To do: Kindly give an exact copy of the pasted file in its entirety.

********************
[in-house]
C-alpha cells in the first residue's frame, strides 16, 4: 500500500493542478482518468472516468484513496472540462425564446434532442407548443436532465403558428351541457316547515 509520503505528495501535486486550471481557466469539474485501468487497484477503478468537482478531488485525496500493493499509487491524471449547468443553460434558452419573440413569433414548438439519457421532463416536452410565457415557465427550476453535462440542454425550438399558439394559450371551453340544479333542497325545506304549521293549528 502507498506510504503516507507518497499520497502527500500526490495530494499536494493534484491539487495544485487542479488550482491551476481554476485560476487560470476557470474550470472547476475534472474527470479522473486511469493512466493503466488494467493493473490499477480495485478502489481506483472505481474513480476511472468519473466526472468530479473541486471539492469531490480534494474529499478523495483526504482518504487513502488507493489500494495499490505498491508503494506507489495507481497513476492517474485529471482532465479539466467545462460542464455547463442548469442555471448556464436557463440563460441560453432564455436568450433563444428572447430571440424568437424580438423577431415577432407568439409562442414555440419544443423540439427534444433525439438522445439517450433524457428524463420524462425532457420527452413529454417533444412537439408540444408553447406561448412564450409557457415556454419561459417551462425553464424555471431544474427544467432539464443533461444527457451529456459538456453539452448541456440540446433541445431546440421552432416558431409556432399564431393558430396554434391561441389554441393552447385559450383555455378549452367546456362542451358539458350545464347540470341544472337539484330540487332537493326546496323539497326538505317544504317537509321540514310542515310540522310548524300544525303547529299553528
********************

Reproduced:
[in-house]
C-alpha cells in the first residue's frame, strides 16, 4: 500500500493542478482518468472516468484513496472540462425564446434532442407548443436532465403558428351541457316547515 509520503505528495501535486486550471481557466469539474485501468487497484477503478468537482478531488485525496500493493499509487491524471449547468443553460434558452419573440413569433414548438439519457421532463416536452410565457415557465427550476453535462440542454425550438399558439394559450371551453340544479333542497325545506304549521293549528 502507498506510504503516507507518497499520497502527500500526490495530494499536494493534484491539487495544485487542479488550482491551476481554476485560476487560470476557470474550470472547476475534472474527470479522473486511469493512466493503466488494467493493473490499477480495485478502489481506483472505481474513480476511472468519473466526472468530479473541486471539492469531490480534494474529499478523495483526504482518504487513502488507493489500494495499490505498491508503494506507489495507481497513476492517474485529471482532465479539466467545462460542464455547463442548469442555471448556464436557463440563460441560453432564455436568450433563444428572447430571440424568437424580438423577431415577432407568439409562442414555440419544443423540439427534444433525439438522445439517450433524457428524463420524462425532457420527452413529454417533444412537439408540444408553447406561448412564450409557457415556454419561459417551462425553464424555471431544474427544467432539464443533461444527457451529456459538456453539452448541456440540446433541445431546440421552432416558431409556432399564431393558430396554434391561441389554441393552447385559450383555455378549452367546456362542451358539458350545464347540470341544472337539484330540487332537493326546496323539497326538505317544504317537509321540514310542515310540522310548524300544525303547529299553528